A fun and startling exhibit at the Museum of Contemporary Art Chicago, opened June 2021, is likely to expand your definition of art and important artists.
As with art over the ages and across countries, much of it reflects the times and artists’ views and backgrounds.
But if you hadn’t thought of comics as art, consider the work of Ivan Brunetti in the 1960’s. His piece shown here was in the New Yorker magazine. It stands on its own as art but really is part of a cartoon.
So, if you read the New Yorker or a newspaper containing comics do you look just at the panels or do you look to see who drew them?
The MCA exhibit, titled “Chicago Comics: 1960’s to Now,” makes comics more personal by focusing on artists with ties to Chicago.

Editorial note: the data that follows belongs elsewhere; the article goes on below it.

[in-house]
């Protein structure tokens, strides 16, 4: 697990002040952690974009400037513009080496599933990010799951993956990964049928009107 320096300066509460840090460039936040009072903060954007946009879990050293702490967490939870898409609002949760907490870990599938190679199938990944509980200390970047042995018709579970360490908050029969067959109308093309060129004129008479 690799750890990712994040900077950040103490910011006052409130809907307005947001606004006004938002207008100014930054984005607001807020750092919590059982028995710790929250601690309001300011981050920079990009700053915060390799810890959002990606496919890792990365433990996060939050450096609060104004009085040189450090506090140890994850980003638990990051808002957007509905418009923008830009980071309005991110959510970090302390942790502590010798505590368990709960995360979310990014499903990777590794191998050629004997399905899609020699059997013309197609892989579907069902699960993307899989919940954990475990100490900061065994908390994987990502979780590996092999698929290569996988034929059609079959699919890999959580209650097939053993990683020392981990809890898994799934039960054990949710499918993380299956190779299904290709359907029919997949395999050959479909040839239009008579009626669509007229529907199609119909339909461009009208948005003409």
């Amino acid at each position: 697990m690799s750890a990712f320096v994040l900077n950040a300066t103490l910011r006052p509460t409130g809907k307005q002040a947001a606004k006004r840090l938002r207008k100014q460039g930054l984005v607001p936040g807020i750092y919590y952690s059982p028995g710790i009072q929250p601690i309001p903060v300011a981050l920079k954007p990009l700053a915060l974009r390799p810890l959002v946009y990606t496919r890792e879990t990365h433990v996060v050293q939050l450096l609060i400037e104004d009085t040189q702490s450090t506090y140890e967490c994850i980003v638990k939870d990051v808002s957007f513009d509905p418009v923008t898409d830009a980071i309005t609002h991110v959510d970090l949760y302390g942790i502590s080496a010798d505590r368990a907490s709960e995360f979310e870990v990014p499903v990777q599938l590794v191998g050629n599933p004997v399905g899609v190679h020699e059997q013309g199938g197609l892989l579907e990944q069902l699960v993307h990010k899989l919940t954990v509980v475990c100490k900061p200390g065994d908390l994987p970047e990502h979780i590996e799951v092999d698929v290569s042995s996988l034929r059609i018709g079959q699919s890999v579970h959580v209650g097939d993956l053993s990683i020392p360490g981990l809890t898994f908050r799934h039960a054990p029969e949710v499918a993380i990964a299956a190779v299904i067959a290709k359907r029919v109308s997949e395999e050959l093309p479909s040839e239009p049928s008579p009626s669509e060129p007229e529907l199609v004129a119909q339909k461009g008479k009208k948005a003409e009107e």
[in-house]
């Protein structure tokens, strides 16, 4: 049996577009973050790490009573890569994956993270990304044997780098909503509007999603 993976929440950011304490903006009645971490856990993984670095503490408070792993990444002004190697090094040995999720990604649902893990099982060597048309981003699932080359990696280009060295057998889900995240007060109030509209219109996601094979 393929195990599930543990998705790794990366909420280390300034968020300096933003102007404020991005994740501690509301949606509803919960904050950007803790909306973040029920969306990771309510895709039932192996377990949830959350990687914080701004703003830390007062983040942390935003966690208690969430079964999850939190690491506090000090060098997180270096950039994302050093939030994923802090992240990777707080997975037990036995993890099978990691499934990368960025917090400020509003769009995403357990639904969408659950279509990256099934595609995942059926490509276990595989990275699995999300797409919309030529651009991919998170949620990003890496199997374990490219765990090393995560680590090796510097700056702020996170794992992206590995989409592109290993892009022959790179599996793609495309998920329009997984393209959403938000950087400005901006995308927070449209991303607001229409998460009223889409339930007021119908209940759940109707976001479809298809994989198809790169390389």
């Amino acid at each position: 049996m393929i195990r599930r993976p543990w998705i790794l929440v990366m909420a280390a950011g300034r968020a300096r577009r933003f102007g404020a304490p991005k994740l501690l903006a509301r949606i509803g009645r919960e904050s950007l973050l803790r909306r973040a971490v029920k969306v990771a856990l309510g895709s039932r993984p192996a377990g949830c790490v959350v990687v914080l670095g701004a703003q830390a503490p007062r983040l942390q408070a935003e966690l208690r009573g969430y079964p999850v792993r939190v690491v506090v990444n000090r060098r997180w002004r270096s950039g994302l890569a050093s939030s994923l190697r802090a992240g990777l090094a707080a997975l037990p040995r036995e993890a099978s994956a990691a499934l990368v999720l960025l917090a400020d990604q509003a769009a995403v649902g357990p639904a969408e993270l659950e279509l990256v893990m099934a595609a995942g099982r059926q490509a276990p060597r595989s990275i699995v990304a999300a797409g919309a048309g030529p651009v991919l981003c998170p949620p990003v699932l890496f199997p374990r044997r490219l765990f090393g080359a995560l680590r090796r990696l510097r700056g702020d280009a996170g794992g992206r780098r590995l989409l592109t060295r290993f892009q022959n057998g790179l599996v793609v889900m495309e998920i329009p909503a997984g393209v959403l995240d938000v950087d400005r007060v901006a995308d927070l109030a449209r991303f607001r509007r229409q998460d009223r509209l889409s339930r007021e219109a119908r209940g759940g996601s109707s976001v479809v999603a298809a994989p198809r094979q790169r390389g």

The works of more than 40 cartoonists from about the 1960’s to the present cover the walls and tables of MCA’s Fourth Level exhibition space including that of Lynda Barry, Lilli Carré, Daniel Clowes, Nick Drnaso, Edie Fake, Emil Ferris, Nicole Hollander, Charles Johnson, Chris Ware and Kerry James Marshall. Yes, Marshall, a world-renown Chicago artist.
His works are in major museums from the Art Institute of Chicago to the Met and MoMA.
The MCA exhibit includes more than a dozen of his comics from the Rythm Mastr Daily Strips. They were part of a 57th Carnegie International installation (2018) courtesy to the MCA by the artist.